Sudden cardiac arrest patient Helen Trimm with dog

Read about patient Helen Trimm’s cardiac arrest scare in Vim & Vigor.

Loughran and his research are featured in the Spring 2014 issue of UVA’s family health magazine, Vim & Vigor. Check it out for stories about:

  • Angelina Jolie’s double mastectomy and BRCA1 and BRCA2 genetic testing
  • Controlling diabetes without drugs
  • How much to hover when your kids are playing
  • The jobs that are hardest on your heart

Read the online version now.

Live in Virginia? Sign up to get Vim & Vigor in the mail for free.

 
 

Recipe Review Thursday: Citrus-Beet Salad

On February 6, 2014 | At 10:30 am

We’re trying new heart-healthy recipes every month and will share the results with you. All recipes are from Club Red, UVA’s heart health club for women.

Citrus-Beet Salad
Beets are one of my favorite vegetables. I like them so much I don’t even mind the red hands I usually end up with after chopping them.

beet-citrus saladTip 1: Always make sure you’re wearing an apron when you’re dealing with these guys, as their beautiful shade of red will manage to find itself on your clothing without you even noticing!

Beets tend to be characterized as having a very earthy flavor that people often don’t enjoy. The citrus in this recipe cuts that earthiness out entirely and gives it a sweet and tangy taste. They also can take awhile to cook, and although I followed the boiling instructions in this recipe to make my salad, you can cut the cooking time down by buying canned beets or using your microwave to speed up the cooking.

Tip 2: Wait for the beets to cool all the way before dicing them. Your hands will thank you later.

This salad is a great, refreshing pairing with any main dish and makes great leftovers for lunch the next day! Usually green salads with dressing don’t hold up very well but this is a salad that will hold out for a few days.

Stars: 3.5 out of 5

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Watch These 10 Quick & Easy Healthy Heart Habits [VIDEO]

On February 3, 2014 | At 8:52 am

Worried About Your Heart Health?

These 10 Quick Heart Tips will help you get started on the road to heart health. Watch now!

 
 

Sports Concussions and Traumatic Brain Injury: Making the Invisible Visible

On January 30, 2014 | At 9:00 am

In the last few years, American culture has become more conversant in the language of concussion and traumatic brain injury (TBI). Press coverage of both military veterans and football players experiencing extremes such as suicide has forced these tough-minded institutions to investigate and treat these unseen and often ignored injuries.

Concussions, TBI from football, military action, falls, accidents all proper care.UVA, the NFL and TBI

UVA’s brain injury team, in fact, has played a leading role in performing the research and services to help treat and prevent brain injuries that occur on the field or in the line of duty. Both neurologist Michael Jaffee, MD, who has facilitated information-sharing on concussions between the Department of Defense and the NFL, and neuropsychologist Jeff Barth, PhD, member of the NFL Players Association’s Mackey-White Traumatic Brain Injury Committee, came to national attention for their work in a recent book and PBS documentary, “League of Denial.”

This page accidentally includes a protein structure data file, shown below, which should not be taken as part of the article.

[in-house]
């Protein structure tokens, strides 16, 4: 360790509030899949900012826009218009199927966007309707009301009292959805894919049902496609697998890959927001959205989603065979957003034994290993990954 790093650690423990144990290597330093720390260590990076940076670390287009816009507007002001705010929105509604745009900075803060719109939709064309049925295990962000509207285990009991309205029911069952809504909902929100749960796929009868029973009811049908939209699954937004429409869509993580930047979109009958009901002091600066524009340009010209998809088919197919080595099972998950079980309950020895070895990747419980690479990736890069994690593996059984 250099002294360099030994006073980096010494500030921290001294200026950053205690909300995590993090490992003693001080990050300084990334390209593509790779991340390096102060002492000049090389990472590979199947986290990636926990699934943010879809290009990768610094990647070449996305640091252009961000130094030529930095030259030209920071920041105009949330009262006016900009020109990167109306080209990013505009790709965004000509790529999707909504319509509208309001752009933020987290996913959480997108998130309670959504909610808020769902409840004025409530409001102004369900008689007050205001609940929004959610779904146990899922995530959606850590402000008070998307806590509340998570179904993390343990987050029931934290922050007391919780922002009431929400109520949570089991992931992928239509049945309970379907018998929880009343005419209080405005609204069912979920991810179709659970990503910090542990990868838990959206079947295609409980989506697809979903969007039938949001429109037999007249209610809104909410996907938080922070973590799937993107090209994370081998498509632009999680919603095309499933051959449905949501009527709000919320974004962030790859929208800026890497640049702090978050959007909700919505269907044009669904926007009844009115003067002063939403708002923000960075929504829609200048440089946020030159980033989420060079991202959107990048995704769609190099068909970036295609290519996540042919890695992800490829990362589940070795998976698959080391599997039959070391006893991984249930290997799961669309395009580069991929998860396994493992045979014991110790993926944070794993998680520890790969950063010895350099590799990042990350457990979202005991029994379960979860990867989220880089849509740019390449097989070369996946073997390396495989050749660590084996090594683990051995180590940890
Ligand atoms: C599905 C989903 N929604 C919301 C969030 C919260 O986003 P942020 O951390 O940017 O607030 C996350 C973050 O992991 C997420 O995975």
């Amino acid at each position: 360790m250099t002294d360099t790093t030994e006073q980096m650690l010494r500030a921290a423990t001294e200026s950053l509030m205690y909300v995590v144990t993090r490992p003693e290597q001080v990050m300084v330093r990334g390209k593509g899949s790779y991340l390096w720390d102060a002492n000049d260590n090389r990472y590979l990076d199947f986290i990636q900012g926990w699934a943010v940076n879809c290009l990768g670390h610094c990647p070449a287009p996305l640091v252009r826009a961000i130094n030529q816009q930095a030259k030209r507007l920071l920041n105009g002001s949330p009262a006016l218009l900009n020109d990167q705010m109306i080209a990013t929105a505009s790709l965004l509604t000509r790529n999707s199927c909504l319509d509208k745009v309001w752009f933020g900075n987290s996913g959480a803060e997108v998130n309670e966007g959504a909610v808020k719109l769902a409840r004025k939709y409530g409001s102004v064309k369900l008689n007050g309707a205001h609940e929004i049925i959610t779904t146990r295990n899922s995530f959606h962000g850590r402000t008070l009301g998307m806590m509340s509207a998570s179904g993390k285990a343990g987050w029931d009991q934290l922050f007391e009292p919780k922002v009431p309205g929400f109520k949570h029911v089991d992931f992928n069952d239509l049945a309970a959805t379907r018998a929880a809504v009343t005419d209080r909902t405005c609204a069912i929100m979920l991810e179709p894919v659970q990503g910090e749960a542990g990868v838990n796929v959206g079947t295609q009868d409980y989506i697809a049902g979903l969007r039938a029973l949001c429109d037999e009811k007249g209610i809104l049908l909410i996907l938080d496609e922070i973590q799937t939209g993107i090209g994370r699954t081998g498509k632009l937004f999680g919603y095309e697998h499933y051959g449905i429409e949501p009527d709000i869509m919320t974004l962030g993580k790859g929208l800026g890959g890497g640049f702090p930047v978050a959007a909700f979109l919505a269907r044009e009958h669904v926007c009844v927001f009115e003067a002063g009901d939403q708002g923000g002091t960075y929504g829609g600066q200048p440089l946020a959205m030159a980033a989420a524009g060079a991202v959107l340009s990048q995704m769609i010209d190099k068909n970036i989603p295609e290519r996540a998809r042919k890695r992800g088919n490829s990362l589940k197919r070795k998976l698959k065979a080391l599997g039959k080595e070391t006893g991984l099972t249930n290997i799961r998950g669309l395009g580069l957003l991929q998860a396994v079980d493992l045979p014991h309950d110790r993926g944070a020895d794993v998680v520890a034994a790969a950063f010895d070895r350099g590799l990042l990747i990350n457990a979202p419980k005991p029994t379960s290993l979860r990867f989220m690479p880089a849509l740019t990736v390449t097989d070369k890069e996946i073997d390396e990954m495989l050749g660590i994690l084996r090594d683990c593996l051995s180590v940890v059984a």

Donna Broshek, PhD, credits the NFL publicity around brain injury for raising awareness that has helped all athletes take concussions seriously.

“Now that the NFL is publicizing concussion safety and supporting concussion legislation for youth, it has had a big impact. We used to talk for years about safety and concussions and people would think we were making a big deal out of a minor injury. Because of so many publicized, very sad stories of former NFL players, it’s raised awareness of concussion safety.”

Broshek, and her colleagues Howard Goodkin, MD and Jason Freeman, PhD, are members of the concussion advisory committees for Charlottesville and Albemarle school systems. Broshek and Goodkin are also actively involved in the concussion management programs at St. Anne’s-Belfield School. Broshek points to another change with a major impact on the safety of young athletes: “Virginia passed a state law in 2011 mandating public school education and concussion safety protocols. It’s made a huge difference. Schools have to worry about sports concussion now; they have to manage it and follow a protocol for managing it, so the awareness has really increased. People realize you have to take it seriously, you can’t ignore it.”

The Double Whammy: Why Concussions Get Worse

So what makes a concussion so harmful? According to Broshek, it’s all about 1) the invisible nature of brain injury, and 2) the risk that increases when more than one concussion occurs.

Broshek explains, “People tend not to realize the seriousness of concussions because they can’t see them. An ankle break, knee brace – it’s so obvious that there’s an injury. A brain injury? It’s often invisible.”

Failing to recognize when a concussion has occurred and not getting appropriate rest to allow the brain to heal leaves people vulnerable to more concussions. For people under age of 24, “if they get a second impact within a very short period of time, it can cause exponential problems. So it’s really getting people out of activity after a concussion, giving them some time to rest, and beginning a gradual return to activity.”

The severe problems experienced by former NFL players seem to occur after years of “concussions and multiple subconcussive blows, just hit after hit after hit after hit with no rest periods.”  Rest is an important part of concussion management.

TBI and Concussion: It’s a Chemical Thing

What makes an injury a TBI, not just a concussion? “It’s an indication of severity. Concussions fall within the realm of mild brain injury. People often think TBI means that the injury is permanent,” Broshek says. “Most concussions cause temporary symptoms.”